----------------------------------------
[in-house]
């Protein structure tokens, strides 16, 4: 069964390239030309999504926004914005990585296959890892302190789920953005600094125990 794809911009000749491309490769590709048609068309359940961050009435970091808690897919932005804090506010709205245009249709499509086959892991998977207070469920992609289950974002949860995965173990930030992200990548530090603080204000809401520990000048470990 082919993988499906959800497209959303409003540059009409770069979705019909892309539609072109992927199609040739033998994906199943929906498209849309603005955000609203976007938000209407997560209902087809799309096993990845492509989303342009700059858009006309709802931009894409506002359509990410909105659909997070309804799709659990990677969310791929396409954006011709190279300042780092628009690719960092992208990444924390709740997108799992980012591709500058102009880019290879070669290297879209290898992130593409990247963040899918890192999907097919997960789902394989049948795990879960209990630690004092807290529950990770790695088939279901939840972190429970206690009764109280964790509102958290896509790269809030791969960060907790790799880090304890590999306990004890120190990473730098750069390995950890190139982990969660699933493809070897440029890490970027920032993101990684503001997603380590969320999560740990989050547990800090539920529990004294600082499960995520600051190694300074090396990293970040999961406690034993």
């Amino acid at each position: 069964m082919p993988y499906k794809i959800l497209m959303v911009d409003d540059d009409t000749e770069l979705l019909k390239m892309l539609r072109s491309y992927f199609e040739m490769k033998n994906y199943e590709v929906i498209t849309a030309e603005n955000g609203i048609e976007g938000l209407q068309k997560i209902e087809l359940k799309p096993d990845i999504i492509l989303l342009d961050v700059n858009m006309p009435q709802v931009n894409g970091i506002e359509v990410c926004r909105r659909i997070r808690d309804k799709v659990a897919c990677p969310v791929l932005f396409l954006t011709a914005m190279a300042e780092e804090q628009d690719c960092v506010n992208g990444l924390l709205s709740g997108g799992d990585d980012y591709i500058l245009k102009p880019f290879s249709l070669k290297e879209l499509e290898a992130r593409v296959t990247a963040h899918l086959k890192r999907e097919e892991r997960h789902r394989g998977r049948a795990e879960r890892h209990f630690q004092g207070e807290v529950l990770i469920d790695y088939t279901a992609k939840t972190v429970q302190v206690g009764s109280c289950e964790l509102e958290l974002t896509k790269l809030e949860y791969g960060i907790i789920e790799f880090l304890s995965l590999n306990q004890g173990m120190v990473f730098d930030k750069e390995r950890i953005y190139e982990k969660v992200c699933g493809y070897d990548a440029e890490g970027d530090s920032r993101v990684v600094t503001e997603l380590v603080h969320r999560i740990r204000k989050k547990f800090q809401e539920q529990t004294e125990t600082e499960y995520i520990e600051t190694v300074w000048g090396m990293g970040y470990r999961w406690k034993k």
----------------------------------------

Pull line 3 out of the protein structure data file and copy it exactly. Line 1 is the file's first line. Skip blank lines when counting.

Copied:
């Amino acid at each position: 069964m082919p993988y499906k794809i959800l497209m959303v911009d409003d540059d009409t000749e770069l979705l019909k390239m892309l539609r072109s491309y992927f199609e040739m490769k033998n994906y199943e590709v929906i498209t849309a030309e603005n955000g609203i048609e976007g938000l209407q068309k997560i209902e087809l359940k799309p096993d990845i999504i492509l989303l342009d961050v700059n858009m006309p009435q709802v931009n894409g970091i506002e359509v990410c926004r909105r659909i997070r808690d309804k799709v659990a897919c990677p969310v791929l932005f396409l954006t011709a914005m190279a300042e780092e804090q628009d690719c960092v506010n992208g990444l924390l709205s709740g997108g799992d990585d980012y591709i500058l245009k102009p880019f290879s249709l070669k290297e879209l499509e290898a992130r593409v296959t990247a963040h899918l086959k890192r999907e097919e892991r997960h789902r394989g998977r049948a795990e879960r890892h209990f630690q004092g207070e807290v529950l990770i469920d790695y088939t279901a992609k939840t972190v429970q302190v206690g009764s109280c289950e964790l509102e958290l974002t896509k790269l809030e949860y791969g960060i907790i789920e790799f880090l304890s995965l590999n306990q004890g173990m120190v990473f730098d930030k750069e390995r950890i953005y190139e982990k969660v992200c699933g493809y070897d990548a440029e890490g970027d530090s920032r993101v990684v600094t503001e997603l380590v603080h969320r999560i740990r204000k989050k547990f800090q809401e539920q529990t004294e125990t600082e499960y995520i520990e600051t190694v300074w000048g090396m990293g970040y470990r999961w406690k034993k």